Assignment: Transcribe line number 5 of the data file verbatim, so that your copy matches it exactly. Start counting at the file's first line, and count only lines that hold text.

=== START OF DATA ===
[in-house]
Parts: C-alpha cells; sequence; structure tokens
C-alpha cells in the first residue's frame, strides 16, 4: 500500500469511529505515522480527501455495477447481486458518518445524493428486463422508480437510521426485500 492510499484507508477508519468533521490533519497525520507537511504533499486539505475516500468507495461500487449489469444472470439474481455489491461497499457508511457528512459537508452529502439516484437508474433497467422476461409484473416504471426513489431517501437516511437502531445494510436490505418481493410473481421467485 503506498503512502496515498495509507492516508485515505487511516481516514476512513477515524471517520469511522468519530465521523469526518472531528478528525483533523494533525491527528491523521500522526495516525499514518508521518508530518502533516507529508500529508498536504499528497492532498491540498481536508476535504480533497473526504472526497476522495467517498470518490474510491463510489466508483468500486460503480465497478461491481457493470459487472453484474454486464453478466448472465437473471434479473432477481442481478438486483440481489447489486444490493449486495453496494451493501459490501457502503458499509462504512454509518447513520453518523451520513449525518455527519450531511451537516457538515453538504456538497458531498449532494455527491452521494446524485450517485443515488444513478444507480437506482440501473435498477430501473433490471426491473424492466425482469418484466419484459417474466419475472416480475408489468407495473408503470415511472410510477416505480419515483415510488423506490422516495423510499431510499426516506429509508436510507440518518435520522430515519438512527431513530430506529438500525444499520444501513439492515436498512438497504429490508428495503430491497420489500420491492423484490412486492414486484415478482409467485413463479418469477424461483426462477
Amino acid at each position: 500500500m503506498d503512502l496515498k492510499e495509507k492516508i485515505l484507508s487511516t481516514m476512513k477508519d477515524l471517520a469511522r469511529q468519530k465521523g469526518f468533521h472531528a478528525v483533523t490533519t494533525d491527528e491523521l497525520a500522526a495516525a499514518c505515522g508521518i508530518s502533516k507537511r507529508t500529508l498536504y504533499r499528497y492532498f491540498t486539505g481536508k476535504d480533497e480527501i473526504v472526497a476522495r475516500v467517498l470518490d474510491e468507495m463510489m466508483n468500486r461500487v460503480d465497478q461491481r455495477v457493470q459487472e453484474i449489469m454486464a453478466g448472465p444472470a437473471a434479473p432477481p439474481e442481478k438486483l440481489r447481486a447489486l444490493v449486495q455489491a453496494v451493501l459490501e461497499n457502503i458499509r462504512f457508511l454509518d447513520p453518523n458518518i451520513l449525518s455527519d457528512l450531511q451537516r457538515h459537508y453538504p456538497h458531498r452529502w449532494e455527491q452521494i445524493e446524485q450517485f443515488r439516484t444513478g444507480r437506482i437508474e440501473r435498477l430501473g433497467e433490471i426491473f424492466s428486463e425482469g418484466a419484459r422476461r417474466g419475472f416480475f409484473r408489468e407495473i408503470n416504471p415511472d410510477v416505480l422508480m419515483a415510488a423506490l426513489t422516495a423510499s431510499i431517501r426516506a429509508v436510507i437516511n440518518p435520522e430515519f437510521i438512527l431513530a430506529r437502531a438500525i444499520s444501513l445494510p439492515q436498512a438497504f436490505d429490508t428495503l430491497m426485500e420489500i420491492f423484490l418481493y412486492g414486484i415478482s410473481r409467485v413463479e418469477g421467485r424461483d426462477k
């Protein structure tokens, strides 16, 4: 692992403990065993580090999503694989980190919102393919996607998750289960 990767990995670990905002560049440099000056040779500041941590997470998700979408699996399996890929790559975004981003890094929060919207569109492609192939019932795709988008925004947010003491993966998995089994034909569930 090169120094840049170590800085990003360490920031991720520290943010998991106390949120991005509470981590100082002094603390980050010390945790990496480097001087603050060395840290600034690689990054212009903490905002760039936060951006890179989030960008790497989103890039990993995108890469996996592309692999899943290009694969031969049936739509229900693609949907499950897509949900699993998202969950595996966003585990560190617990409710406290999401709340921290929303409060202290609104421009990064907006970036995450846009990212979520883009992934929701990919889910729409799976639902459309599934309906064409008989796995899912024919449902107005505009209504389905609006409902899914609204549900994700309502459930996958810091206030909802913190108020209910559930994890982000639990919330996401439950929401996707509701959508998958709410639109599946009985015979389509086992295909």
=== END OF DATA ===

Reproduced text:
């Protein structure tokens, strides 16, 4: 692992403990065993580090999503694989980190919102393919996607998750289960 990767990995670990905002560049440099000056040779500041941590997470998700979408699996399996890929790559975004981003890094929060919207569109492609192939019932795709988008925004947010003491993966998995089994034909569930 090169120094840049170590800085990003360490920031991720520290943010998991106390949120991005509470981590100082002094603390980050010390945790990496480097001087603050060395840290600034690689990054212009903490905002760039936060951006890179989030960008790497989103890039990993995108890469996996592309692999899943290009694969031969049936739509229900693609949907499950897509949900699993998202969950595996966003585990560190617990409710406290999401709340921290929303409060202290609104421009990064907006970036995450846009990212979520883009992934929701990919889910729409799976639902459309599934309906064409008989796995899912024919449902107005505009209504389905609006409902899914609204549900994700309502459930996958810091206030909802913190108020209910559930994890982000639990919330996401439950929401996707509701959508998958709410639109599946009985015979389509086992295909």